This is a MUST HAVE.
One new chart, map or infographic per working day
at Graphic Detail at the Economist.
See this absolutely outstanding blog
at Graphic detail - The Economist.
Below are three examples:
"... as our special report [For richer, for poorer] this week argues, inequality has reached a stage where it can be inefficient and bad for growth."That special report writes, inter alia:
"The democratisation of living standards has masked a dramatic concentration of incomes over the past 30 years, on a scale that matches, or even exceeds, the first Gilded Age. Including capital gains, the share of national income going to the richest 1% of Americans has doubled since 1980, from 10% to 20%, roughly where it was a century ago.Read both the article and the report
... the economics establishment has become concerned about who gets what. Research by economists at the IMF suggests that income inequality slows growth, causes financial crises and weakens demand."
"The judicial power of the United States, shall be vested in one Supreme Court, and in such inferior courts as the Congress may from time to time ordain and establish. The judges, both of the supreme and inferior courts, shall hold their offices during good behaviour, and shall, at stated times, receive for their services, a compensation, which shall not be diminished during their continuance in office."There is an implicit understanding here that the Supreme Court of the United States -- and inferior courts to it IN THE SAME judicial system, of course -- constitute the American Judiciary, and NOTHING ELSE. Any rational reading of that clause EXCLUDES any inferior courts being created within the auspices of either the legislative or executive branch, since that would contravene not only the above provision but would be contrary to the separation of powers doctrine which serves as the foundation of the U.S. Constitution.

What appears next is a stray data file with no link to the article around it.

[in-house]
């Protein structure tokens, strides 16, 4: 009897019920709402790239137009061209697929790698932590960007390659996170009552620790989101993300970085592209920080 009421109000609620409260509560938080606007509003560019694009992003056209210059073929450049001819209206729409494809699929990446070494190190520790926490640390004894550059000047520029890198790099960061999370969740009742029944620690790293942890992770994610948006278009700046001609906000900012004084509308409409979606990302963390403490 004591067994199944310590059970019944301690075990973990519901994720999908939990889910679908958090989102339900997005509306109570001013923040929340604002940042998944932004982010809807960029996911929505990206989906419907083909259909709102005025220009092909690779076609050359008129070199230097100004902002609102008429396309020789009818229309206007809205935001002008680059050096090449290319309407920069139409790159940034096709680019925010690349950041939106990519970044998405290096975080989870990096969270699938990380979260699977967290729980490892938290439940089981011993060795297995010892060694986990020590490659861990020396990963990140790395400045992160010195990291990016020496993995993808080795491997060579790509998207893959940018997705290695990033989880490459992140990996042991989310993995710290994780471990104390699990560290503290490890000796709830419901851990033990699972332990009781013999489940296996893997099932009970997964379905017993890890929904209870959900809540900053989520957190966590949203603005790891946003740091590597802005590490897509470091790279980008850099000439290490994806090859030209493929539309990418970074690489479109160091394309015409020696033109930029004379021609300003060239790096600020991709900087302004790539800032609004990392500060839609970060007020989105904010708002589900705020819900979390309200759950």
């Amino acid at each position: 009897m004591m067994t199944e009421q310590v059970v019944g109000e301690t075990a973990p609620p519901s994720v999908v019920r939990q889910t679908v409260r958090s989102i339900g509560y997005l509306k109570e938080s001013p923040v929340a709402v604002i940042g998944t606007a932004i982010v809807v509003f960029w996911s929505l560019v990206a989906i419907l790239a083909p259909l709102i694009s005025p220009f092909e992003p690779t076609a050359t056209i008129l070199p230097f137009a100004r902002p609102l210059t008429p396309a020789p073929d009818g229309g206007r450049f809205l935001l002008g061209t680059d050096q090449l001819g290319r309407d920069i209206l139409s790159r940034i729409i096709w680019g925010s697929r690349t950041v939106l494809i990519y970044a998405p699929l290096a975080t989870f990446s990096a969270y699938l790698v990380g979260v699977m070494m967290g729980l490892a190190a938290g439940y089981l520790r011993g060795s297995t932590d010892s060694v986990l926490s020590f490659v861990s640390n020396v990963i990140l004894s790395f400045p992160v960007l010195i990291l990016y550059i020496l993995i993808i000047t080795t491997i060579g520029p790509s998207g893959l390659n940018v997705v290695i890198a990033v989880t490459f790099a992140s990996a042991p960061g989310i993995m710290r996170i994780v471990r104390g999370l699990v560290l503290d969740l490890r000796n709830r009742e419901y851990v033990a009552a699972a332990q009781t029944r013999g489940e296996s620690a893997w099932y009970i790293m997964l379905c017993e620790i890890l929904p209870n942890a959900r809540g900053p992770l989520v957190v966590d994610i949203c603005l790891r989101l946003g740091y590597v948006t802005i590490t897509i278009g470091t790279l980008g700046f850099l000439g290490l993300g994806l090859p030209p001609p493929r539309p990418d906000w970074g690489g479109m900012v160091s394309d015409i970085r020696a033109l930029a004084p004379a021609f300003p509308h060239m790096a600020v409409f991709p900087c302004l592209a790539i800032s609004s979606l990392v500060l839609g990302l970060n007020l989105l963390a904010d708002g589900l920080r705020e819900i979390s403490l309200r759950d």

"Supreme Court rulings limiting the power of Article I and Article IV tribunalsThe initial error was of course thus made by Justice Marshall in "Canter" [American Ins. Co. v. 356 Bales of Cotton, 1 Pet. 511 (1828)] where he used the trick of artificially drawing a distinction between Article III courts and other "purported" courts, whereas of course, he should have stated that there CAN ONLY BE Article III courts and no others. Ever since then, as a result, the "fiction" created by Marshall has been serving to help undermine the separation of powers, and has led to an administrative law system that is encroaching the "real" and legitimate Article III judicial system at all levels.